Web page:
All art is political, both in terms of their composition and the ideology of their creators. Public art plays a more enduring role in the establishment and maintenance of a supposedly “national” culture because of its ubiquitous nature. You may not be particularly interested in seeking out local art exhibitions — but most likely you’ve entered an art gallery or museum. These spaces, created, lest we forget, at the height of European colonialism to present a white supremacist vision of civilisation, have always been political. Many of them across the Western world have been making tentative steps towards presenting a more honest historical narrative — not only about the objects in their collections, but how they got there in the first place.

It is in this context that the Conservative government’s policies must be analysed. Every attempt to change the narrative via public art — from taking down an enslaver’s statue in Bristol, to the British Museum removing a bust of its founder Hans Sloane and putting it in a new exhibit that acknowledges his connections to the slave trade — has been met with an outcry by the Tories and their right-wing media allies.

Dowden’s response to all this has been to threaten museums with funding cuts if they remove statues. The well-worn (and incorrect) argument that statues memorialise history is a vapid excuse by now. Yet the way that the Conservative Party speaks of them, one would assume that public knowledge of British history would be wiped out if every dusty enslaver and coloniser statue was taken down (though given that several British “nationalists” decided to demonstrate their patriotism last year by Nazi-saluting a temporarily boxed up statue of Churchill, perhaps they’re on to something).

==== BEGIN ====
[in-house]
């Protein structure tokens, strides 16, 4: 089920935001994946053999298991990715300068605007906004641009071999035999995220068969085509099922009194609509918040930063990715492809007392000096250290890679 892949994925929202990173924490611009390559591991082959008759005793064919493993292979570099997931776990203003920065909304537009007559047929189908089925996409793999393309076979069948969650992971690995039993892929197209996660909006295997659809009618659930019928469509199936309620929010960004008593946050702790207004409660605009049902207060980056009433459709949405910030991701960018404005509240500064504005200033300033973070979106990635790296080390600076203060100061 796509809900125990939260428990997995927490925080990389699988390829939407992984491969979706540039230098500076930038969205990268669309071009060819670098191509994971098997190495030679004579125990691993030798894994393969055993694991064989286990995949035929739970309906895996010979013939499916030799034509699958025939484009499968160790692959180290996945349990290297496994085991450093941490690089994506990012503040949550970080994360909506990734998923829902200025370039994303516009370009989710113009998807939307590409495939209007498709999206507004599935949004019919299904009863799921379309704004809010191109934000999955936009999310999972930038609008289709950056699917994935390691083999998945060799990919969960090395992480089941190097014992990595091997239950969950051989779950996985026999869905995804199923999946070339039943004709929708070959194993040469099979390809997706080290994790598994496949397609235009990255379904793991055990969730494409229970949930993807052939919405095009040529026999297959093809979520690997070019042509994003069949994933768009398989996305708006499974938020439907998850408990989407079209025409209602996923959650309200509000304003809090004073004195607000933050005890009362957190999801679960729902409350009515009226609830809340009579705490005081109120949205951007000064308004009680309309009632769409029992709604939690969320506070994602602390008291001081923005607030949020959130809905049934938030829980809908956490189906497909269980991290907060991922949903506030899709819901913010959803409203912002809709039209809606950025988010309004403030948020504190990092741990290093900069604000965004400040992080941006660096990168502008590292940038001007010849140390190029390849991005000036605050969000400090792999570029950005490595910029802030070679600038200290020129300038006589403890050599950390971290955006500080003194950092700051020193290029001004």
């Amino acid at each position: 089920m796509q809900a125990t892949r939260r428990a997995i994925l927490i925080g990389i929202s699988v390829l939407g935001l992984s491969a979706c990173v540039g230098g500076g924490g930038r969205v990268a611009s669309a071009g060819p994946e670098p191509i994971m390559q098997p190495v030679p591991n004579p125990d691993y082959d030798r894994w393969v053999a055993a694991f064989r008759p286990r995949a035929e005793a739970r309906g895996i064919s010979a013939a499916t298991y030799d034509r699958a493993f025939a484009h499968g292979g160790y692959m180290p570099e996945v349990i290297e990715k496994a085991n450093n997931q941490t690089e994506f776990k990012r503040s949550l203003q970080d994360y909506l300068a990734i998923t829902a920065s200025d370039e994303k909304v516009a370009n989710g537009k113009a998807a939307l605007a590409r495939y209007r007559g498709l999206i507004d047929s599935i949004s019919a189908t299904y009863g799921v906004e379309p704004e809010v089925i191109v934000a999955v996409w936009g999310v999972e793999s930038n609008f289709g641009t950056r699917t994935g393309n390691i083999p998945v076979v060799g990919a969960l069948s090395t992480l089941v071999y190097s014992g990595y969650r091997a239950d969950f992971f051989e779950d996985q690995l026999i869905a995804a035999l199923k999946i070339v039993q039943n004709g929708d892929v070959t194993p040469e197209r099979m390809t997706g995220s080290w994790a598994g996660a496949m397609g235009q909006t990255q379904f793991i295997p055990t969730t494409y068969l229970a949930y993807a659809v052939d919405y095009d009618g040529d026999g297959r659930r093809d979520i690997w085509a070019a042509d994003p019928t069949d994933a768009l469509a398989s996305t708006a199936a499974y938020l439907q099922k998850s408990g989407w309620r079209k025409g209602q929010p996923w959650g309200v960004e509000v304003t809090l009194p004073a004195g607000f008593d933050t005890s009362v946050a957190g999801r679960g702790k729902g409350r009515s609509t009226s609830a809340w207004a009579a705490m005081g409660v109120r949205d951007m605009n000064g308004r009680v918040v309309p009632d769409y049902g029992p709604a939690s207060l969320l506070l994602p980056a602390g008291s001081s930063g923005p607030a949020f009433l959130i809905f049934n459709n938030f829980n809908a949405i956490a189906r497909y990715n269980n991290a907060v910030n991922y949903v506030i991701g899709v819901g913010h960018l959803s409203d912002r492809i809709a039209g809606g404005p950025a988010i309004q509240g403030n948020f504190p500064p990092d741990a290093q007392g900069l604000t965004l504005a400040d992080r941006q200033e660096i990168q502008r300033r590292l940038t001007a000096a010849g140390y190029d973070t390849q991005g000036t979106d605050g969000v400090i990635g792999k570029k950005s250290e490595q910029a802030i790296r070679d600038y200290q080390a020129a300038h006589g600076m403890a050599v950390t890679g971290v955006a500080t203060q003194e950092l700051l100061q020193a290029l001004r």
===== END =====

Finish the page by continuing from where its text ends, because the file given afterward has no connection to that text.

These policies are more than sabre-rattling by an ineffectual group of white politicians infuriated at any attempt to disrupt the bulldogs-and-railways vision of the British Empire; it’s the potential mass censorship of public art and student debate, as well as the sidelining of non-white and Black historical experiences and perspectives to avoid taking about difficult but critical issues.

In many ways, it’s a tactic straight out of the British Empire’s playbook.

Aditya Iyer is an independent journalist and writer based in London who writes about identity, migrant politics, and culture.

One reply on “UK’s Threat to Punish Museums for Removing Colonial Statues Is Colonialism 101”

  1. I don’t agree that all art is political. But I do think that all art can be interpreted through a political lens. While it’s true that public art bares a larger role in the national consciousness and thus bares a proportionally larger responsibility toward interpretive awareness. History as tracked through its visual symbols, is and always should be, in a constant state of revision and reinterpretation. As our cultural perspective changes, so does our critical eye. So how to respectfully create enduring public artifacts that will withstand this organic and healthy process? This question is increasingly critical to our current public discourse. I would be curious to read yours or others ideas.